• Markdown: [![Open Source Society University - Computer Science](https://img.shields.io/badge/OSSU-computer--science-blue.svg)](https://github.com/ossu/computer-science)
    • HTML: <a href=" "><img alt="Open Source Society University - Computer Science" src=" "></a>
  • Use our channels to announce it to your fellow students.
Solicit feedback from your OSSU peers. You will not be “graded” in the traditional sense — everyone has their own measurements for what they consider a success. The purpose of the evaluation is to act as your first announcement to the world that you are a computer scientist and to get experience listening to feedback — both positive and negative.

The final project evaluation has a second purpose: to evaluate whether OSSU, through its community and curriculum, is successful in its mission to guide independent learners in obtaining a world-class computer science education.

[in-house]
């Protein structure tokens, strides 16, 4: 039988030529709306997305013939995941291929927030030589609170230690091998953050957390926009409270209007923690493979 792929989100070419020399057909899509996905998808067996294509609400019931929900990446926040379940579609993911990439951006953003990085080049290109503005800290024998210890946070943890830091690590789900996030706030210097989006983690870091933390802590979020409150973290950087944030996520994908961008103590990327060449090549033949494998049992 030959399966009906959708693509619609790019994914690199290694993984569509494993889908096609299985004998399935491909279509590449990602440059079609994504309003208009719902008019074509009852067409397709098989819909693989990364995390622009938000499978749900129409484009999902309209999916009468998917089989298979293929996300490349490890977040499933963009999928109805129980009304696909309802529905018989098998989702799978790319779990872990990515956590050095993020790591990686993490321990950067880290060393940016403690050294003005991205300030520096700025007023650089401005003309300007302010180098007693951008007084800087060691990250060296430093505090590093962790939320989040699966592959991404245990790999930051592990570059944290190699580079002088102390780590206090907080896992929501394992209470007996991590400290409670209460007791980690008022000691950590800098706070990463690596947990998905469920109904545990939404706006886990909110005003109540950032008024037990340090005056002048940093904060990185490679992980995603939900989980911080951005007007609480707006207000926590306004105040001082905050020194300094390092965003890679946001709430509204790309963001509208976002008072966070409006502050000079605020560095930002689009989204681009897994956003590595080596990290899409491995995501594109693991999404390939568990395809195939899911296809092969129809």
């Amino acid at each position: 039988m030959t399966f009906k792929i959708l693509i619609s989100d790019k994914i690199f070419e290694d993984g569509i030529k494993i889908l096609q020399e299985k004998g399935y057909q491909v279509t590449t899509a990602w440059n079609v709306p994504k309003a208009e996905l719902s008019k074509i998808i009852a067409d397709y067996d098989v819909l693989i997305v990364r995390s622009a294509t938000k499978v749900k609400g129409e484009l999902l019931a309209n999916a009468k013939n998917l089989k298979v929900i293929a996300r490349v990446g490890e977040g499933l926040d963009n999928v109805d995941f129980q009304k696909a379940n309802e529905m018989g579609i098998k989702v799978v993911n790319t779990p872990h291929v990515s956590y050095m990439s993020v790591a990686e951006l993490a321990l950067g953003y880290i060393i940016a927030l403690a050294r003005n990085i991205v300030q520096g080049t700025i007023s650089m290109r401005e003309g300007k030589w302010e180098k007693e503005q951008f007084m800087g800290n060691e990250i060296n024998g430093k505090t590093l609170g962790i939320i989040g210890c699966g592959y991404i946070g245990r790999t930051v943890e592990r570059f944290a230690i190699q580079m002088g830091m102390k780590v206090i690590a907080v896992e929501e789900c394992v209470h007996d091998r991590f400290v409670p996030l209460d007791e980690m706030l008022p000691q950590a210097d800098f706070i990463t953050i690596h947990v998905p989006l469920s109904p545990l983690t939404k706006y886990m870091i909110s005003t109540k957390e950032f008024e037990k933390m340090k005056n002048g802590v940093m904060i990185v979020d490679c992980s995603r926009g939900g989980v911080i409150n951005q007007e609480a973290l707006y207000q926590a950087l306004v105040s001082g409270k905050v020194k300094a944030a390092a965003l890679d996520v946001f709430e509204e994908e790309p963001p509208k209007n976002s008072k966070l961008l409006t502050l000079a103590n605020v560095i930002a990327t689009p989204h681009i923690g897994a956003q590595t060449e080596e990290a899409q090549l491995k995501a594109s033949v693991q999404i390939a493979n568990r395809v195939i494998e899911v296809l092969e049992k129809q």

Cooperative work​

You can create this project alone or with other students! We love cooperative work! Use our to communicate with other fellows to combine and create new projects!

Which programming languages should I use?​

My friend, here is the best part of liberty! You can use any language that you want to complete the final project.

The important thing is to internalize the core concepts and to be able to use them with whatever tool (programming language) that you wish.

Congratulations​

After completing the requirements of the curriculum above, you will have completed the equivalent of a full bachelor's degree in Computer Science. Congratulations!

What is next for you? The possibilities are boundless and overlapping:

  • Look for a job as a developer!
  • Check out the for classic books you can read that will sharpen your skills and expand your knowledge.
  • Join a local developer meetup (e.g. via ).
  • Pay attention to emerging technologies in the world of software development: